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The reason I ask is I am very new to Ubuntu, but I want to get into mobile development. I installed Ubuntu alongside windows 8 but it just doesn't run quite as well as I would expect so a friend mentioned that Ubuntu would run smoother if you started with a completely blank disk, no windows.

So I want to do this and ditch windows since I can see Ubuntu easily allows me to complete my basic tasks (goodbye Skyrim :tears:). but I do want to keep all my music, videos and documents from windows.

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Its a nice thought, but no it doesn't. You will just need to set the permissions for all the files since NTFS doesn't support that.

However, you should think about having a dual boot, if it is that you installed Ubuntu alongside Windows with Wubi. If you do have a dual boot, there is no real reason why Ubuntu should be slow, except if you have your Ubuntu partition full, or have allocated no swap partition.

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Currently i have windows 8 on my 120gb SSD and ubuntu on a 1TB EXT4 partition of a 2TB 7200rpm drive. I have 8 gigs of ram and 16 gigs of swap partitioned. (i read somewhere you need 2x ram for swap). I have my graphics drivers installed, using radeon hd 7770. I wouldnt say the OS is slow as much as i experience some graphical glitches and poor game performance playing games that should run perfect on my rig. –  Chuck May 19 '13 at 16:09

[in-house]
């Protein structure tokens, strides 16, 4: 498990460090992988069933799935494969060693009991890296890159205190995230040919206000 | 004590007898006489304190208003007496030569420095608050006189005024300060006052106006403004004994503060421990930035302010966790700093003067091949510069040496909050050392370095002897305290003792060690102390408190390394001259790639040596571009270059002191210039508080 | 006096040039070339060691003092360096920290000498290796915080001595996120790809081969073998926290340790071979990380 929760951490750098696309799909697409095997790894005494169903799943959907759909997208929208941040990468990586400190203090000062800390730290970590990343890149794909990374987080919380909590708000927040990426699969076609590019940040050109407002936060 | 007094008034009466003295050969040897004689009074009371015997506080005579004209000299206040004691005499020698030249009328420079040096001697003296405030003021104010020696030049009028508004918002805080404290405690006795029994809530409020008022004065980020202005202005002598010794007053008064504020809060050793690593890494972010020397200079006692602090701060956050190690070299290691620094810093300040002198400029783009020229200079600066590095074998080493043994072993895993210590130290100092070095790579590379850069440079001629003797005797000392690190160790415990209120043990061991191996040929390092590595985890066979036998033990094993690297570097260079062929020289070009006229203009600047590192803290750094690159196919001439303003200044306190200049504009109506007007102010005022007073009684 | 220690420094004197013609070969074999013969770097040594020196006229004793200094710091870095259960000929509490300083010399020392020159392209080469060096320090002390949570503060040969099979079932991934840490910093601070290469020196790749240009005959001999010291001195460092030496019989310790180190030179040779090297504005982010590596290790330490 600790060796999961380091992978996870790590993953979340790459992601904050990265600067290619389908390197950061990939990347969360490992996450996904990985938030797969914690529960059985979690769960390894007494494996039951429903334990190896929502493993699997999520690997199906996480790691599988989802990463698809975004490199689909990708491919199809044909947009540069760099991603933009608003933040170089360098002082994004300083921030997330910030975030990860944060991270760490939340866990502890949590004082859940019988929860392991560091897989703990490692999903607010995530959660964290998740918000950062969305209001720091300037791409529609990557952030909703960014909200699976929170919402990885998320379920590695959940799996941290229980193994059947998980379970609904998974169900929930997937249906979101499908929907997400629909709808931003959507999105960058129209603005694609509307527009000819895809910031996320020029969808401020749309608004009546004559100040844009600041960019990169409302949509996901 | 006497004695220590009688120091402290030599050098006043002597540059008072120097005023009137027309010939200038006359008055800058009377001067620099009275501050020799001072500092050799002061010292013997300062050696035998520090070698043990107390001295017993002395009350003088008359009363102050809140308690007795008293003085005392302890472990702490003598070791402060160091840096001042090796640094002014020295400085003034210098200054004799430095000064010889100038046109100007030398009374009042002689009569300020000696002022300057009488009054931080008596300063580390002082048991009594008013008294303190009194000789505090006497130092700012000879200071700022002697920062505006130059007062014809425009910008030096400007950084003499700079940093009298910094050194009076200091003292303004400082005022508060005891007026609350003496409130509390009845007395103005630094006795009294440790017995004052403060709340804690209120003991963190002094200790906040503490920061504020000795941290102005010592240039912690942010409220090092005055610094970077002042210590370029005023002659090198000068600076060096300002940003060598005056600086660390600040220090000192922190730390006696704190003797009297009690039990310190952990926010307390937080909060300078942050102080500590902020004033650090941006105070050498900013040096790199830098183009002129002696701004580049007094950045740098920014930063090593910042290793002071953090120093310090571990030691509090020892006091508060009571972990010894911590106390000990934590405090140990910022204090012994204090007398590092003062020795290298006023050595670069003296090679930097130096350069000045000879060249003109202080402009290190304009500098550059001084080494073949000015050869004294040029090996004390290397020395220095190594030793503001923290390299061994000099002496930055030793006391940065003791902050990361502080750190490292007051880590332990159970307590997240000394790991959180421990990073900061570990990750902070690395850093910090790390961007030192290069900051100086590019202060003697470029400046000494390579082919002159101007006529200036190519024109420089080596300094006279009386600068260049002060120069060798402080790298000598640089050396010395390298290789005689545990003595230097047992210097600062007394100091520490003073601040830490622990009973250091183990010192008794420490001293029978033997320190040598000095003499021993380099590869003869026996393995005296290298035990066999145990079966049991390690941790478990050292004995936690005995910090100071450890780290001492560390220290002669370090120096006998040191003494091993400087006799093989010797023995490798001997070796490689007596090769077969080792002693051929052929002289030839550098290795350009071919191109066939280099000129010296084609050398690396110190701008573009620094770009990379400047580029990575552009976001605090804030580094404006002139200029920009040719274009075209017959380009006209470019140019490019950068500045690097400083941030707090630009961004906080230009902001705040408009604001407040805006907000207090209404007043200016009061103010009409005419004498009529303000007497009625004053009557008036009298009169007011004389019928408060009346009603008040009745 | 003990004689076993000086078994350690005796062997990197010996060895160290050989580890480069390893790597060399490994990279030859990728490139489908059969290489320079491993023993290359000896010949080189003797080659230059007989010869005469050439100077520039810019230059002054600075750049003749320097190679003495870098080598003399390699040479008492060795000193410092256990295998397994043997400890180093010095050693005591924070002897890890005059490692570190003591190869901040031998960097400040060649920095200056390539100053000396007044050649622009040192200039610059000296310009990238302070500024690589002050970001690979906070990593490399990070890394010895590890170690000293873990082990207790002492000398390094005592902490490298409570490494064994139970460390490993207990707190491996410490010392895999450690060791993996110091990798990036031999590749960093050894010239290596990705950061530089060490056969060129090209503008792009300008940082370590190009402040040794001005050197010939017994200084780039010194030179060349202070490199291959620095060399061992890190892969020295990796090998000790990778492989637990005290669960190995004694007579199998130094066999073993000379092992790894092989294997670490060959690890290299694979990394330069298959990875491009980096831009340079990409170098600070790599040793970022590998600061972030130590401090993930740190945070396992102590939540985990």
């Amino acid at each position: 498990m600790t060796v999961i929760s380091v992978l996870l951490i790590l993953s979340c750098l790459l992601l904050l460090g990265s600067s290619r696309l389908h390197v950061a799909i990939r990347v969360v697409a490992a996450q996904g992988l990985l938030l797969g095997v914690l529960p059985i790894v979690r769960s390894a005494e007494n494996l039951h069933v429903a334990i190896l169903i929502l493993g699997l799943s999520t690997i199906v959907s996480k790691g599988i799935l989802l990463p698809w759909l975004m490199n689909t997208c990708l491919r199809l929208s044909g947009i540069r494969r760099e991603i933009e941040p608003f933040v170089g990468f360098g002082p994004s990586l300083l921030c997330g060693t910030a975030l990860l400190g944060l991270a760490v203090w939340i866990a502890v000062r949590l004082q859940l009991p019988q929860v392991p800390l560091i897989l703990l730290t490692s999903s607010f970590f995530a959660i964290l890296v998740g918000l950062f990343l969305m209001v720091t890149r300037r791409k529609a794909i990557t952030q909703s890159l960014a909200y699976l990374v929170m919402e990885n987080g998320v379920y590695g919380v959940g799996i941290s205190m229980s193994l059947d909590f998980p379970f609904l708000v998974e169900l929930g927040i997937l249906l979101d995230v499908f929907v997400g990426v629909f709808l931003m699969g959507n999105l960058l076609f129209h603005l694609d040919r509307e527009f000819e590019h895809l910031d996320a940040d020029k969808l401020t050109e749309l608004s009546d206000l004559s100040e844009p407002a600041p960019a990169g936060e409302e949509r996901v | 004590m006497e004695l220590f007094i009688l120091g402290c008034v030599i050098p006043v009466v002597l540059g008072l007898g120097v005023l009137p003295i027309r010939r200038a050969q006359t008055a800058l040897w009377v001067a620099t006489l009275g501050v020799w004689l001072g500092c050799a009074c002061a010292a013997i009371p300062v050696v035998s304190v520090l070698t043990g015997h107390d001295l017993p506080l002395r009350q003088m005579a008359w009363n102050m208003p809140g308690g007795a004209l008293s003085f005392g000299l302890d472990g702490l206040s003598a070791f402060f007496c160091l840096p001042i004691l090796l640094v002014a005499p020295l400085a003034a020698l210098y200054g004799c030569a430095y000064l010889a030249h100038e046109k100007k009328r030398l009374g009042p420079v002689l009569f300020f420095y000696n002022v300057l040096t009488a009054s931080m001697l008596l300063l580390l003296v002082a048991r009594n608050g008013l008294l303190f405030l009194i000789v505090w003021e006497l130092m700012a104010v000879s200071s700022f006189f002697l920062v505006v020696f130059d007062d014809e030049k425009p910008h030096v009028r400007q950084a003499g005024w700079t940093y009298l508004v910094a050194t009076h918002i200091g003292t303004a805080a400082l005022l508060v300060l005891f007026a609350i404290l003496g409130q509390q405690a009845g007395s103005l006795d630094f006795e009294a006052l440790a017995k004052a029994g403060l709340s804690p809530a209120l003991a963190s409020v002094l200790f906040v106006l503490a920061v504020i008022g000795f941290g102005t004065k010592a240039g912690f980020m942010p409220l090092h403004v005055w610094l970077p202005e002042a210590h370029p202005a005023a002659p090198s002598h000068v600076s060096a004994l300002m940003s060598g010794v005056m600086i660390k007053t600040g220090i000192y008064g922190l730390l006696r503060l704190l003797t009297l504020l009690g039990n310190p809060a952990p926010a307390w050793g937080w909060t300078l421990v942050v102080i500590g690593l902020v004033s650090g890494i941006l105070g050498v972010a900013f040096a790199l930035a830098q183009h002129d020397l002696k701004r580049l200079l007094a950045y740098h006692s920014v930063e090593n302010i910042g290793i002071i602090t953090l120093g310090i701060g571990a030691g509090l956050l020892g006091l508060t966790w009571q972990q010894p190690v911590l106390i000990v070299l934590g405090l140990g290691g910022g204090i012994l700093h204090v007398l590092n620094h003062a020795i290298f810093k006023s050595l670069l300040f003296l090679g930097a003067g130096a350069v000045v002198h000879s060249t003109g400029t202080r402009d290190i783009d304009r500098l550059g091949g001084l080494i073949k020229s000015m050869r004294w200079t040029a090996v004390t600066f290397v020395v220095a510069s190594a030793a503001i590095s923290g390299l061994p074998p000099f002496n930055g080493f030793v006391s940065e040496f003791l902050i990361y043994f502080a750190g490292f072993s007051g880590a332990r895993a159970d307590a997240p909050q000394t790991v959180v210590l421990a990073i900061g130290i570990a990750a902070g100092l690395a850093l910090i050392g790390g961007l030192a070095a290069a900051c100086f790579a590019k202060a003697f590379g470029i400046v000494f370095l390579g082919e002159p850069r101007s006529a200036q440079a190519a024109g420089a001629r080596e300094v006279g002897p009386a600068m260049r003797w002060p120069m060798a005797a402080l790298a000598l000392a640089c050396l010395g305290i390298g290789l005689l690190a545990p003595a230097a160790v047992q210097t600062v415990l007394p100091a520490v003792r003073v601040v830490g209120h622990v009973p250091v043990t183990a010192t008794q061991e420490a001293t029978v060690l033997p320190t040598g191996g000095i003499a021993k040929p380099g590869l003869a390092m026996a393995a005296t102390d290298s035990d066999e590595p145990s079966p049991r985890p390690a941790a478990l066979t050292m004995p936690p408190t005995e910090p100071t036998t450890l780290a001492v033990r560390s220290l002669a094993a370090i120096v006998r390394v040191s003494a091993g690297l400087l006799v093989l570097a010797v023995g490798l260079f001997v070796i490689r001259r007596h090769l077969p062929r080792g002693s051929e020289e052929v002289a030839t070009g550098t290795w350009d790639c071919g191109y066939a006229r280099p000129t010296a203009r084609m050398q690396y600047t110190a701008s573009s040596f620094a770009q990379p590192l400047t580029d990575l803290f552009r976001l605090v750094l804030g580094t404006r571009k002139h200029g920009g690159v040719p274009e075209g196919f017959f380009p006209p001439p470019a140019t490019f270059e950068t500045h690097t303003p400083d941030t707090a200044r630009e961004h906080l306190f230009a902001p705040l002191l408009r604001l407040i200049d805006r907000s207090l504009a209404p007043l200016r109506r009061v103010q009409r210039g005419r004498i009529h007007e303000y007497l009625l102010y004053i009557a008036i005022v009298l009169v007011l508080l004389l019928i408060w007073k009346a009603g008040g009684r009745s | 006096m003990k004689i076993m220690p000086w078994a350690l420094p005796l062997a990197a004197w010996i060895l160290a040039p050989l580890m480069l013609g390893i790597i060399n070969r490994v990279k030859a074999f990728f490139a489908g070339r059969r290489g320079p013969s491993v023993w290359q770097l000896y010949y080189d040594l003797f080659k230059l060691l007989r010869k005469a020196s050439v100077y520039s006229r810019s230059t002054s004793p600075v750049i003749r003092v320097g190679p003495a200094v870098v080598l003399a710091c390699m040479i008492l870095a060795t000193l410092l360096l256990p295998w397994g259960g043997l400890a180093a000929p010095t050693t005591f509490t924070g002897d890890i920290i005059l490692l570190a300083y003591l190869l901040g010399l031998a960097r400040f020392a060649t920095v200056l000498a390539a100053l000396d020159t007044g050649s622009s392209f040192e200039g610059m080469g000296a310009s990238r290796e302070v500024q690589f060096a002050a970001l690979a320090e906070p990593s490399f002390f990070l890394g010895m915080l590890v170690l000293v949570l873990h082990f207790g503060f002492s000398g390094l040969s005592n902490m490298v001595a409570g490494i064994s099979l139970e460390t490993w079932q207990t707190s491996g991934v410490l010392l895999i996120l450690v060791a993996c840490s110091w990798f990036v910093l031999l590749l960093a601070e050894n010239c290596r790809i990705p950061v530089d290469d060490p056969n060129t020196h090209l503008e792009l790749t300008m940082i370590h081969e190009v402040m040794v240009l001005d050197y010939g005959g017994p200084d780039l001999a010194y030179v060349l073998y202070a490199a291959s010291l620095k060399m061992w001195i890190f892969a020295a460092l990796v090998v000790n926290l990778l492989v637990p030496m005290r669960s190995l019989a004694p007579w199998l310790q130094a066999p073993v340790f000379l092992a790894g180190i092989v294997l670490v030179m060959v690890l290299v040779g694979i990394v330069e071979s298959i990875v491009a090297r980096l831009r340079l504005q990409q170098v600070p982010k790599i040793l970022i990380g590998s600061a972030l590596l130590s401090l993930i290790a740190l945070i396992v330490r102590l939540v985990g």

So it seems Ubuntu has more than plenty of space, assuming its not full. Your problem must be related to the graphics drivers available for your graphics card, I have always heard ATI doesn't play very well with Linux; you should read on questions related to ATI cards and performance. –  Wolter Hellmund May 19 '13 at 17:43
    
Also, you have an excess of swap space, the 2·RAM "rule" was sensible when systems came with little RAM, now you should be more than fine with 8 GB of swap. –  Wolter Hellmund May 19 '13 at 17:43
    
Thanks for your responses @WolterHellmund i'll do some research into that. What tends to play nice then, nvidia or amd? –  Chuck May 19 '13 at 18:21
    
From what I've heard, nVidia. They have been providing proprietary drivers which work very nicely; on top of that, there are open source drivers that work ok but most won't be as good in 3D acceleration as the proprietary drivers. I don't know about AMD. –  Wolter Hellmund May 24 '13 at 23:47
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